For Scenes we always use --take-ours.

    So briefly its like this
    1. Script files ( Resolve conflicts )
    2. Prefabs ( Take Theirs )
    3. Scenes ( Take Ours )
    Why is that a feasible approach?

    Our project is setup such that we don't have to deal with Scene conflicts at all. That can be achieved by having a single prefab in the scene holding the entire project. Making changes in the scene can then be considered as local changes to the developer ( a.k.a. Configuration changes ). Those changes should not go back to a master branch as they are not part of any module/prefab. Hence one can safely choose take-ours without loosing general project features as they should be stored within prefabs by convention.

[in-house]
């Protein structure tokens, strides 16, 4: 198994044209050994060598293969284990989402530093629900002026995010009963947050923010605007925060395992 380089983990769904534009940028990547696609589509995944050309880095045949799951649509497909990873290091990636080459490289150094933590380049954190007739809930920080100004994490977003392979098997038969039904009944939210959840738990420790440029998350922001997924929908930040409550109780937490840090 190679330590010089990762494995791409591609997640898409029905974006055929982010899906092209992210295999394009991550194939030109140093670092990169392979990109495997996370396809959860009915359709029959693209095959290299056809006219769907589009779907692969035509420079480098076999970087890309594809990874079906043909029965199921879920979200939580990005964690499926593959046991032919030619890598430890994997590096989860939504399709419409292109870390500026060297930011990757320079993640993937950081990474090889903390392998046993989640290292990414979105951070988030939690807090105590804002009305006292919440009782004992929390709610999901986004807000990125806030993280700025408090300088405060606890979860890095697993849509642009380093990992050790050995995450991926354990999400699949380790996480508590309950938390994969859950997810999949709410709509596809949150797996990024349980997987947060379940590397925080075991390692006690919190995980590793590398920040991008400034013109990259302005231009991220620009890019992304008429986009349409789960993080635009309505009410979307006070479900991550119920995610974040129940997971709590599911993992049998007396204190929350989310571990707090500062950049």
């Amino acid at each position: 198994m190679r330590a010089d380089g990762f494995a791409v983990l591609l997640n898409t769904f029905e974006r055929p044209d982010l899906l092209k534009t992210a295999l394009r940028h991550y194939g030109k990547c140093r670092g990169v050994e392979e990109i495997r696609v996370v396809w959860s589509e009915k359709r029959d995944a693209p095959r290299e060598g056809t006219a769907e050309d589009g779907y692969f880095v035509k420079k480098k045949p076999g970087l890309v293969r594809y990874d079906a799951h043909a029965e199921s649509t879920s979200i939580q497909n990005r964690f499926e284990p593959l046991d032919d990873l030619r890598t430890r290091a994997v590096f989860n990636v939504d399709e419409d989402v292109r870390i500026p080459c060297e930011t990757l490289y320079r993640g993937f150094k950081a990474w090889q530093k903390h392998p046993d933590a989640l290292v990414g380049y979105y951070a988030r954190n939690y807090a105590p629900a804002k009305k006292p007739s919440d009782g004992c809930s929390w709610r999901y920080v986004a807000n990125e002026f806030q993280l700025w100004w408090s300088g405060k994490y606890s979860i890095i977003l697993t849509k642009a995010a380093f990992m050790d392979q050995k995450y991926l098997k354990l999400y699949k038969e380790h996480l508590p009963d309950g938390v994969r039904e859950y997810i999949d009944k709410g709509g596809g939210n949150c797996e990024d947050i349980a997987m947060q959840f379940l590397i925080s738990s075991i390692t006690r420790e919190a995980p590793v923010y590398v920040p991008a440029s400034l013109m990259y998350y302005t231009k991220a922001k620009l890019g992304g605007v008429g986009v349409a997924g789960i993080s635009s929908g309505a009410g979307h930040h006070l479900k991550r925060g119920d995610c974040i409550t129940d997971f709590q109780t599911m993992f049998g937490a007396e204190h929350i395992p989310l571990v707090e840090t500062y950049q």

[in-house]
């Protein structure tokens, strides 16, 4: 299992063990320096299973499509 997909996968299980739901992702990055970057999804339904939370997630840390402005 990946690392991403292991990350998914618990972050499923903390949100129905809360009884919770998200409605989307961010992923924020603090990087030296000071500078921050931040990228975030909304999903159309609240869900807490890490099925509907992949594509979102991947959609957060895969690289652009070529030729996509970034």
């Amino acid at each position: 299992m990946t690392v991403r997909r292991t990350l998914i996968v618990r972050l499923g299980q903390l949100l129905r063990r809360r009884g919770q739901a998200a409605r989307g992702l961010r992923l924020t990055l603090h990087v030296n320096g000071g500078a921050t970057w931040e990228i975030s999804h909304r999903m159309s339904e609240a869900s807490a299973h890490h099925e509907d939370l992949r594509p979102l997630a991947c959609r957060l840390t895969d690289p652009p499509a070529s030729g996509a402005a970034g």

Leaving us with the prefab merge conflicts only.
    In case of prefab conflicts we do a manual merge as in the video of Jason Weimann.
    The bigger the project gets, the more prefabs one might get leading to less merge conflicts as
    long as one stays within its own prefab.
    As others stated a good team management definitely helps to reduce the amount of possible merge conflicts by assigning tasks that don't interfere or interact with each other.

    However in my opinion Unity definitely needs to deliver something for prefab merge conflicts here,
    so that we don't have to go the manual way. There exist approaches such as this which I find promising to be a good solution for the merge conflict of prefabs. Unity should pick something like this up and make an end to the manual merging.
    axg_wf likes this.